LONG POND, Pa. (AP) Ryan Blaney was splashed with beer, accepted some handshakes and even gave a fist bump in a raucous victory lane celebration.
But with his car number nowhere on the leaderboard, the blossoming NASCAR Cup driver had to lift an ear on his headset to learn his result.
''How'd I do? It was fun. I tried not to mess up too bad,'' Blaney said to his Fox TV crew.
The Fox team loved NASCAR's pinch hitter in the pits.
Looking for a new spin on the standard telecast, Fox used eight active NASCAR Cup drivers to provide insight - from the studio to the booth to the pits - during Saturday's Xfinity Series race at Pocono Raceway.
''I got my notes ready ,'' pit reporter Ricky Stenhouse Jr. said. ''Gonna toss it up to Danica.''
That would be Danica Patrick, Stenhouse's girlfriend, and one of NASCAR's more popular drivers.
They didn't have to worry about learning any new names at the finish: Cup regular Brad Keselowski held off the field of mostly developmental drivers to win the Xfinity race.
Fox benched its starters for one race and used the all-Cup lineup, believed to be the first time an entire broadcast team was comprised only of active athletes in their respective sport.
Kevin Harvick, who had booth experience on Xfinity and Truck telecasts, handled play-by-play and Joey Logano and Clint Bowyer were the color analysts. Erik Jones and Stenhouse served as pit reporters. Denny Hamlin and Patrick were the in-studio hosts. Blaney worked the pits and was the victory lane host.
''Wow,'' Harvick said late in the race. ''We have a lot going on.''
Fox announcers Shannon Spake, Larry McReynolds and Michael Waltrip opened pre-race coverage before the mics were officially turned over for the ''Drivers Only'' broadcast. Pit reporter Jamie Little made it official when she plopped a headset on Stenhouse.
''We've got a rookie out there doing an incredible job,'' Patrick said of driver Kyle Benjamin.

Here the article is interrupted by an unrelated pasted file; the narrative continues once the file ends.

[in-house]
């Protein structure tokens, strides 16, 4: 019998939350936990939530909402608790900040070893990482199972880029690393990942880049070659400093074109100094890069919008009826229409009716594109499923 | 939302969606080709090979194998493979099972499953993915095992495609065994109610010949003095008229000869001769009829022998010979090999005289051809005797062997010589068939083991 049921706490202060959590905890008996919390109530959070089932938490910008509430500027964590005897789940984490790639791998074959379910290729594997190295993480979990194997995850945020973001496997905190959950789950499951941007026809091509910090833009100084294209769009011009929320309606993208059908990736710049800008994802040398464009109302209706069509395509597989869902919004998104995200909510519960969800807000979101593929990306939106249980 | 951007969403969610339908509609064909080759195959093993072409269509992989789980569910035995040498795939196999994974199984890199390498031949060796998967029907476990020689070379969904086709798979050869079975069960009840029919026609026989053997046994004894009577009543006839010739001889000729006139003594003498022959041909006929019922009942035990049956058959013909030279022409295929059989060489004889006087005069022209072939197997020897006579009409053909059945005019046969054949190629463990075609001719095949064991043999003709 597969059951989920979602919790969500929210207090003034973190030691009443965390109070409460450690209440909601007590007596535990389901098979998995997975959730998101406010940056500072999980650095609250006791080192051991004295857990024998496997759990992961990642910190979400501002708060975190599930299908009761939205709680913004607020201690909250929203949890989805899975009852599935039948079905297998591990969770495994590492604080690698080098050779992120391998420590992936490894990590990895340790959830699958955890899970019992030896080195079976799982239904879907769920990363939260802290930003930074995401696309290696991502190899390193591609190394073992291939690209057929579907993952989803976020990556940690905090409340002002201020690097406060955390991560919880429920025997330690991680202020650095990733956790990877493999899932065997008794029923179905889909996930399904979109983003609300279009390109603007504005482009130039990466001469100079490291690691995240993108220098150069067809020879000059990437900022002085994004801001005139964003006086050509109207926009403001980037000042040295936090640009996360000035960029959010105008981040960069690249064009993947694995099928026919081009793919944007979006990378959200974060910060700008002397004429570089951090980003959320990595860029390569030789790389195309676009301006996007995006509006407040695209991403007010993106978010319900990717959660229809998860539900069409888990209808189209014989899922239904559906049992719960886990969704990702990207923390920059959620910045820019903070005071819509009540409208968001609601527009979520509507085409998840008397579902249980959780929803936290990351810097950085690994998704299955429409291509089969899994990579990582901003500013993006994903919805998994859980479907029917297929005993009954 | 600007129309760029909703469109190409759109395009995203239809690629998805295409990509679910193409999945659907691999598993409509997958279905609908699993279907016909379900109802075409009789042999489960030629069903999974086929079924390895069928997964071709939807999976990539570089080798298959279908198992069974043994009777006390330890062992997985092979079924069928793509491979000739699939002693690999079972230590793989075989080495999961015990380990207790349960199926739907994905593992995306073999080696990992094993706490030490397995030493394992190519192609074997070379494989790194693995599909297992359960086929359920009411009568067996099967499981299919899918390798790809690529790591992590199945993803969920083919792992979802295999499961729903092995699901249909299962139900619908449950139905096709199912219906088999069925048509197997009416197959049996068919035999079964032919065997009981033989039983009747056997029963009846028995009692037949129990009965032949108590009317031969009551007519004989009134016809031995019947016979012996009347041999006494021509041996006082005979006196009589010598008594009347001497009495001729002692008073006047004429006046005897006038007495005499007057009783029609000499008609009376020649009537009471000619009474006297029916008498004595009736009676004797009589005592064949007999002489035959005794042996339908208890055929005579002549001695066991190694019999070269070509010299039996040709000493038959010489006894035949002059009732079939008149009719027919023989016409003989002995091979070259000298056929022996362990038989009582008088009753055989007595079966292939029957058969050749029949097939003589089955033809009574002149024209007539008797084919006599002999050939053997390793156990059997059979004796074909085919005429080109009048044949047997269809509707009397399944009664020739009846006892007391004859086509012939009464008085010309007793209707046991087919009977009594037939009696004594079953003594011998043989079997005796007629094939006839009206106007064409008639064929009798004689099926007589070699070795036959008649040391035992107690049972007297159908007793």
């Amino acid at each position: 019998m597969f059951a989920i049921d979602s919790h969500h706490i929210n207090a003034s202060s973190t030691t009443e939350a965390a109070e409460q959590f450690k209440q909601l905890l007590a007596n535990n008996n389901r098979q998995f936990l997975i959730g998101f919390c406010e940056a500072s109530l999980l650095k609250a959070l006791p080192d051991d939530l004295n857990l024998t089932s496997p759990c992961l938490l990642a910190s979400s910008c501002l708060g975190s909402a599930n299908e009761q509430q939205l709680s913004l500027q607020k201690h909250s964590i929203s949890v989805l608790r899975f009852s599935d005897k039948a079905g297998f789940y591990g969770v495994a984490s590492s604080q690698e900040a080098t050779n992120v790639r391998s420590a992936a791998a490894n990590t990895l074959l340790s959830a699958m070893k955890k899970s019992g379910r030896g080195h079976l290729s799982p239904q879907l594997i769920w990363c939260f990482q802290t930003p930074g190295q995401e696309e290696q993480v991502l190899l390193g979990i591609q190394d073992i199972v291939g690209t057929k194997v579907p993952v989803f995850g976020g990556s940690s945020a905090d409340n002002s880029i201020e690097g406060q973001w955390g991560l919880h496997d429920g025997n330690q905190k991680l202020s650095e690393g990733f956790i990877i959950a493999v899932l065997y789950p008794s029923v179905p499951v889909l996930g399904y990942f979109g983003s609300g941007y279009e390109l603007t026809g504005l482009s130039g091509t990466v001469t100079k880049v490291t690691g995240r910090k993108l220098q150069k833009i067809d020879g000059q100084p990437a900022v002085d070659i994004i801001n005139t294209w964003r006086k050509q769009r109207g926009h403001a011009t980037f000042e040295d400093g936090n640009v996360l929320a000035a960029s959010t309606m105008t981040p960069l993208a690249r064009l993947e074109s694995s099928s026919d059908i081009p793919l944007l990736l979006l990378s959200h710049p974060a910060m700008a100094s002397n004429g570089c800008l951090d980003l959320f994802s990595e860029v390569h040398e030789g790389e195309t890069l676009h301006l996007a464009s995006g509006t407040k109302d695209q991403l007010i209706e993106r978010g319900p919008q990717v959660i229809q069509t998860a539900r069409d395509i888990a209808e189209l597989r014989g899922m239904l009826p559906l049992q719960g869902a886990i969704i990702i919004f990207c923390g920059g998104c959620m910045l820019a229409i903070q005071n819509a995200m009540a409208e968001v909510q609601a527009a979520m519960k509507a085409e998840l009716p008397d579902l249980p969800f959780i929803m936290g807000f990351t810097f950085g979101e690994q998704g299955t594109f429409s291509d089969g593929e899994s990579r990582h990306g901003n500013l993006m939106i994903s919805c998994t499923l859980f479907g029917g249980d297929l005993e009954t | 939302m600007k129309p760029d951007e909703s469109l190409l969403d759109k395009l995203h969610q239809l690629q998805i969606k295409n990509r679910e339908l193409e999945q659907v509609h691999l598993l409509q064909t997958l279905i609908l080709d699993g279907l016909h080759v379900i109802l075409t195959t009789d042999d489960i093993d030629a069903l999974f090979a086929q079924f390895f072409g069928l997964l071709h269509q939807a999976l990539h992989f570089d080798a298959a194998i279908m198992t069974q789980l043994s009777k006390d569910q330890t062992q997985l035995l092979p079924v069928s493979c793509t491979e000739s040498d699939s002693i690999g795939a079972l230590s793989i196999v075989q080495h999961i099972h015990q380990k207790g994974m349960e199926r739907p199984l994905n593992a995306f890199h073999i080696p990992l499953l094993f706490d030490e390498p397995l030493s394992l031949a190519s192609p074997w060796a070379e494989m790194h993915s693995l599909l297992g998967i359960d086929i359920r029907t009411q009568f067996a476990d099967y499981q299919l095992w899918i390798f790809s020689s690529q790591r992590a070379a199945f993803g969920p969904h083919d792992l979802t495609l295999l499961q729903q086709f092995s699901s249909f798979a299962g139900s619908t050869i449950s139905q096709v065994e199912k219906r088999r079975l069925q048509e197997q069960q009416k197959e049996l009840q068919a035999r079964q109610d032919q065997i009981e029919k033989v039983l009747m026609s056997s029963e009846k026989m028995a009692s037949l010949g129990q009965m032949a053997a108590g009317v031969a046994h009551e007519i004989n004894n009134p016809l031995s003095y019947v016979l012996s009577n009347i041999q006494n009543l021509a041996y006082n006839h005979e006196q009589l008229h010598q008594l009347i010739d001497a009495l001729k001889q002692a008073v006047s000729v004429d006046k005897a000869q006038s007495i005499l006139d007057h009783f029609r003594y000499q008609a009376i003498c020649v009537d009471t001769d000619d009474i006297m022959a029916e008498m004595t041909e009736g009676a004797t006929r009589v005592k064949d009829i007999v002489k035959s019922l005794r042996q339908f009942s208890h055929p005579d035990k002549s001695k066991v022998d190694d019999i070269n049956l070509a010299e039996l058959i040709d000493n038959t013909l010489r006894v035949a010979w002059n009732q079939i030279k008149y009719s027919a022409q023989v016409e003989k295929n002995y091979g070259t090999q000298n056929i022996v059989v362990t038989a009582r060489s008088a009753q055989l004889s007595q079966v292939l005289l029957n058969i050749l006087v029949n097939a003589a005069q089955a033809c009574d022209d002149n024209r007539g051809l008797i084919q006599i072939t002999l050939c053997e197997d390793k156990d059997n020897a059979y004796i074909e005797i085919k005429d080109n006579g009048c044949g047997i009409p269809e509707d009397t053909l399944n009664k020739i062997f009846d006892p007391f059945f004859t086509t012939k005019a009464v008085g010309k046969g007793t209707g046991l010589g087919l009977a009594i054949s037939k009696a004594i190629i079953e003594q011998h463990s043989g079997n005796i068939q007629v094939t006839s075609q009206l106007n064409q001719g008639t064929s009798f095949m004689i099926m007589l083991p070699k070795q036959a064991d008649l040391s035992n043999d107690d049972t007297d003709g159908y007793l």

The first-time TV crew pretty much handled themselves like seasoned pros, as well.
But there were some glitches.
Bowyer tried to speak to Benjamin over the headset and had a race question for the driver.
''What do you think?'' Bowyer asked.
''This is not my fault!'' Bowyer exclaimed, laughing.
Fox eventually worked out the kinks.
''Heck of a job. Keep it up,'' Bowyer told the driver.
''Means a lot, coming from you,'' Benjamin said.
But the foul-up, bleeps and blunders were part of the charm of the experiment that Fox surely hoped would give the sport a ratings boost. The drivers participated in Friday's production meeting. And they all hustled to their positions following Cup practice on Saturday.
Positioned in the middle of the broadcast trio, Logano's head spun like Regan MacNeil when he talked to Bowyer and Harvick on the pregame show. Patrick, who could transition to TV in the near future, even dropped a ''boom goes the dynamite'' reference.
Stenhouse, a two-time Xfinity champion, gave fans some food for thought when Darrell ''Bubba'' Wallace Jr. crashed his stand-up.
''Bubba just getting his lunch. Having a little Goldfish,'' Stenhouse said.
Blaney had a blast in the pits.
''There are so many people talking in my head,'' he said, smiling. ''We usually only have one person talking to us on the race track. The hardest part is just getting information and making sure you say it right and time it right and make it sounds like you know what you're talking about.''
Blaney drew the victory lane assignment out of a hat in the production meeting.
Keselowski, who won for the first time in five Xfinity starts, wanted to watch the broadcast later that night.
''That oughta be hysterical,'' he said.
Pam Miller, producer for ''NASCAR On Fox,'' said the broadcast was a success and there was a ''high probability'' the network would try the device again.
''They were just all spot on with everything they were doing,'' she said. ''It was a fun listen, even from a truck perspective.''
Austin Dillon and Regan Smith have signed on for guest analyst roles in upcoming races. But otherwise, it's back to normal at the next race. Adam Alexander and Waltrip are usually in the booth. Little, Chris Neville and Matt Yocum are the pit reporters.
''This has been great job security for all the professional people,'' Bowyer said.
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